Since the advent of the Internet, mailings have dropped dramatically, yet millions of letters are still sent every day. What happens to all those used envelopes? At least some of them find their way into the inventive collages of Jean Richardson. In her exhibition Destination Unknown, at the Granary Art Center in Ephraim, Richardson explores themes of displacement and space, using envelopes and packaging to examine what it means to move or to inhabit a different place. An immigrant from Scotland, the artist has lived in several different countries and has sent more than her fair share of letters. Though she says she loves to travel and have new experiences, she can be crippled by missing her family and home. To illustrate these feelings of conflicting desires to travel and be with family, she makes envelope collages, using traditional map folds to give the glued collages a three-dimensional form.
Richardson’s exhibition is an engaging examination of pattern and form. Particularly intriguing is the way, in many of her works, the envelopes are cut so that their interior shows. Many envelopes, especially those used to send bills, have a patterned interior which adds opacity, and therefore security, to whatever is being mailed. The inclusion of security-envelope patterns can be seen as a reflection on senses of security in place, understanding one’s purpose and function. Finding a niche to fit in and insert oneself. It is also an interesting visual element, creating a rolling surface to the folds that are reminiscent of crashing waves or tumbling cloud banks. Other pieces, like “Whereabouts,” are rolled like older maps, like envelopes of journeys long past carrying messages of where a sailor should travel and where “there be monsters,” advice to future sailors just as so many envelopes now contain advice from parents, friends, or even insurance and credit-card companies.
Added to this theme of finding security is the patchwork pattern of the envelopes which resembles quilting. These quilt patterns bring to mind feelings of home, comfort, family, and hearth, creating a strange sense of longing: The paper is not permanent, but ephemeral. Unlike cloth, paper is more easily disintegrated, more easily burned. Like paper and cloth, memories are much more ephemeral than objects, easily altered. Paper is malleable, and so is memory. The patchwork pattern is a momentary placeholder for memory, but it is not much more stable than it.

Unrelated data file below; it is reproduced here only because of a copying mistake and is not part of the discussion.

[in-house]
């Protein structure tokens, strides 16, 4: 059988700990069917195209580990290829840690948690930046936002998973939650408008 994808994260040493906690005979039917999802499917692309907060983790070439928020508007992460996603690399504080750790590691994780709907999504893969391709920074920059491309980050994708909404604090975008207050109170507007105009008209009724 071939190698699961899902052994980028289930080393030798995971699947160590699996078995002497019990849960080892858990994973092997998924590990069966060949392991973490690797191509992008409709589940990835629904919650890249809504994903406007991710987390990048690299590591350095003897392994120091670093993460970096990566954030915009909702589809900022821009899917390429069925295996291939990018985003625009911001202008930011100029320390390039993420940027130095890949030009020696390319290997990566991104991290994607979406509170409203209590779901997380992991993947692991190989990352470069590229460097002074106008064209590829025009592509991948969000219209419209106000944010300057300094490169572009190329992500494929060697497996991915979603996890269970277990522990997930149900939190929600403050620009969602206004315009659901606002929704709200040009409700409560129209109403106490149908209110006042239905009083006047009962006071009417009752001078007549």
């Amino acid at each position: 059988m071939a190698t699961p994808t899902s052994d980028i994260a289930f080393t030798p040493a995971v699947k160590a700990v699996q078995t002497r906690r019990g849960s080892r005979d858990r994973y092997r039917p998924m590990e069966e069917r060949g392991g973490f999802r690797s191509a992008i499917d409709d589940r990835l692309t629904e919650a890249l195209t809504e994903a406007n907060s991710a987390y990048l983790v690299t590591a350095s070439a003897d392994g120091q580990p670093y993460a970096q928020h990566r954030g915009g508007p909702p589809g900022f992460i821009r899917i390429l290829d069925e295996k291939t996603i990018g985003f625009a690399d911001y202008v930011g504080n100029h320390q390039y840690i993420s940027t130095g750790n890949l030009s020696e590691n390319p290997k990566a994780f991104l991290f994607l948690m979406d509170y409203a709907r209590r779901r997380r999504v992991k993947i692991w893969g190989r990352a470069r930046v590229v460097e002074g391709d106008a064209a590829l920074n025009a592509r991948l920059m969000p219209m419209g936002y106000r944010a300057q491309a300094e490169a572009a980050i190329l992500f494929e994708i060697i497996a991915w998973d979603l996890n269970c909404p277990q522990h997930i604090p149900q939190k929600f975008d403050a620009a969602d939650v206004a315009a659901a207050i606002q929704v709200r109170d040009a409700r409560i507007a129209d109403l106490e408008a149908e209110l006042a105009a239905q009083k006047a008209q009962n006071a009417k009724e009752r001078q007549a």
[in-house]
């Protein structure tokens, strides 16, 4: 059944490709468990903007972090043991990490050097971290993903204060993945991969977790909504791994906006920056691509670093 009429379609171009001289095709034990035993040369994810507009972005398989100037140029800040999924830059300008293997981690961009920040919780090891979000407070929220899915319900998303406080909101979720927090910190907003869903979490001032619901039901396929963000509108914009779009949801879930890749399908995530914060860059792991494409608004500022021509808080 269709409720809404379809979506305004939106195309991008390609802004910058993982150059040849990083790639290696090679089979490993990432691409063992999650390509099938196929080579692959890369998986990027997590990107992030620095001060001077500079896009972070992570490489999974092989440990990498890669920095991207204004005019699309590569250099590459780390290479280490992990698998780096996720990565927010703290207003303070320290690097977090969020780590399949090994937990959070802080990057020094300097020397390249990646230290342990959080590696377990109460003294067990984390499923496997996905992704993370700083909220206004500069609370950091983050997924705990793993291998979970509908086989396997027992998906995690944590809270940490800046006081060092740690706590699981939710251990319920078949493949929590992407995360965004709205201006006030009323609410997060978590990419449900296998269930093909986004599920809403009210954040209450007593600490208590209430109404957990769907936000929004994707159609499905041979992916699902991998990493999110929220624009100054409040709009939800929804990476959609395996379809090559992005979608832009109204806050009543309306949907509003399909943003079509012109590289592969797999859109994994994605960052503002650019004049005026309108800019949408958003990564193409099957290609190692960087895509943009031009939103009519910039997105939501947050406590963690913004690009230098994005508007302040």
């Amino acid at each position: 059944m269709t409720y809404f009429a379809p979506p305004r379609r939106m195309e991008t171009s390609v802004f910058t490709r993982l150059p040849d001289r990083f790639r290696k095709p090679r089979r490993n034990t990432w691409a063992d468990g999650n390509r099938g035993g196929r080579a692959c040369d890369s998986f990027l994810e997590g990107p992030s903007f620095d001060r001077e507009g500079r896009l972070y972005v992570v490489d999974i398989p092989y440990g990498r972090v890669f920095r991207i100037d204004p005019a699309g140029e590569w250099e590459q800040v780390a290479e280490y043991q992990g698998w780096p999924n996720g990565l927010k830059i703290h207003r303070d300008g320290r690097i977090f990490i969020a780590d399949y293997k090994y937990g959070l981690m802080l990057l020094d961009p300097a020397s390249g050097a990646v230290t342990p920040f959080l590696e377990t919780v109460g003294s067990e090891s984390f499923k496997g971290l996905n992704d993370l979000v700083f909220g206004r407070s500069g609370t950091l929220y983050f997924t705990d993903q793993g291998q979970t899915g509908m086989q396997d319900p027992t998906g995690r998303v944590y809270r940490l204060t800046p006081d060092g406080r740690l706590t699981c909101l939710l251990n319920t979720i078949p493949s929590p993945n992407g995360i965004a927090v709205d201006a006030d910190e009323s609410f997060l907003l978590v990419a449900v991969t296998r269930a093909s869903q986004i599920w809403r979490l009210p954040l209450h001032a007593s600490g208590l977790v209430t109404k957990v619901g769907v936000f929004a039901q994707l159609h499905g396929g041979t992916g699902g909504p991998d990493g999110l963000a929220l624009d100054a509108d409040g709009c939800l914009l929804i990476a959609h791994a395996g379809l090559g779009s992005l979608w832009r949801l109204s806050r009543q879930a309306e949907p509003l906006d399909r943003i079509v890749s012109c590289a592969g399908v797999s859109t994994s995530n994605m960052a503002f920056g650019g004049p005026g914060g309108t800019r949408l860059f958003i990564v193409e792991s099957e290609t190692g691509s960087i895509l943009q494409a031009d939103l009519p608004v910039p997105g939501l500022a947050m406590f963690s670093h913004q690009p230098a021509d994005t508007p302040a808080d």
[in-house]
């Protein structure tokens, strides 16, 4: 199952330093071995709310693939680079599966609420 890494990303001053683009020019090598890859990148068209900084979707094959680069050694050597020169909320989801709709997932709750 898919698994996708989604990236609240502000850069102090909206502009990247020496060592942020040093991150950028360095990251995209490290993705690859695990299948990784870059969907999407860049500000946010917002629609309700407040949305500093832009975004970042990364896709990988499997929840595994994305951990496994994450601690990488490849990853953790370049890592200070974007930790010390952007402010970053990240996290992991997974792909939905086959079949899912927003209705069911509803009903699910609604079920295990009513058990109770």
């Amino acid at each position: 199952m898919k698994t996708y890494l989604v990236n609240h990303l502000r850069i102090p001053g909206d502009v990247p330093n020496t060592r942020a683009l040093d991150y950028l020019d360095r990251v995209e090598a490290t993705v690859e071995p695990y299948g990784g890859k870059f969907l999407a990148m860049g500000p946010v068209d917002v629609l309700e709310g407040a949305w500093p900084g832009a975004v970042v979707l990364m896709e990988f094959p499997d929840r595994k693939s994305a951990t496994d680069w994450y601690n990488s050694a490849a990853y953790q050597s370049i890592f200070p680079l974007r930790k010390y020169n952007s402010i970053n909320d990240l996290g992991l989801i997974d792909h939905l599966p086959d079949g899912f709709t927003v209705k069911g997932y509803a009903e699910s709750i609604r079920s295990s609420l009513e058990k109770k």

The title of her collage “Wandering” alludes to themes of travel but also placelessness. These envelopes are unpatterened, creating an endless landscape of white where the eye is easily lost. From a distance the composition seems seamless or just one giant piece of paper. Stepping closer, however, one begins to see the edges of the envelopes faint against the white background. The composition is carefully studied with each envelope fitting neatly against another. This piece is strongly contrasted by “Traverse,” which is composed of repurposed Manila envelopes. Unlike “Wandering,” these envelopes show their use with traces of red and black ink from postal stamps and addresses. They are worn, imperfect, and the composition is large, covering a good portion of the wall. Like the title “Traverse,” these paper artifacts communicate having passed over a large portion of land and seeing many different people from various backgrounds. They speak of the hodgepodge of the International mail system where somehow, almost miraculously, a few lines on an envelope become a code for a person anywhere in the world. Addresses become definitions just as the artist has felt defined differently in the various places she has lived.
Altogether, Richardson’s show is an intimate expression of her self-identity as a wanderer. Though she has lived in and loved many places, placelessness radiates from her pieces but they are still hopeful. The light colors of the envelopes speak to a brighter future, a hearth-lit home just over the horizon.
Hannah Sandorf Davis graduated with a degree in art history with a minor in visual arts from Brigham Young University.
Categories: Daily Bytes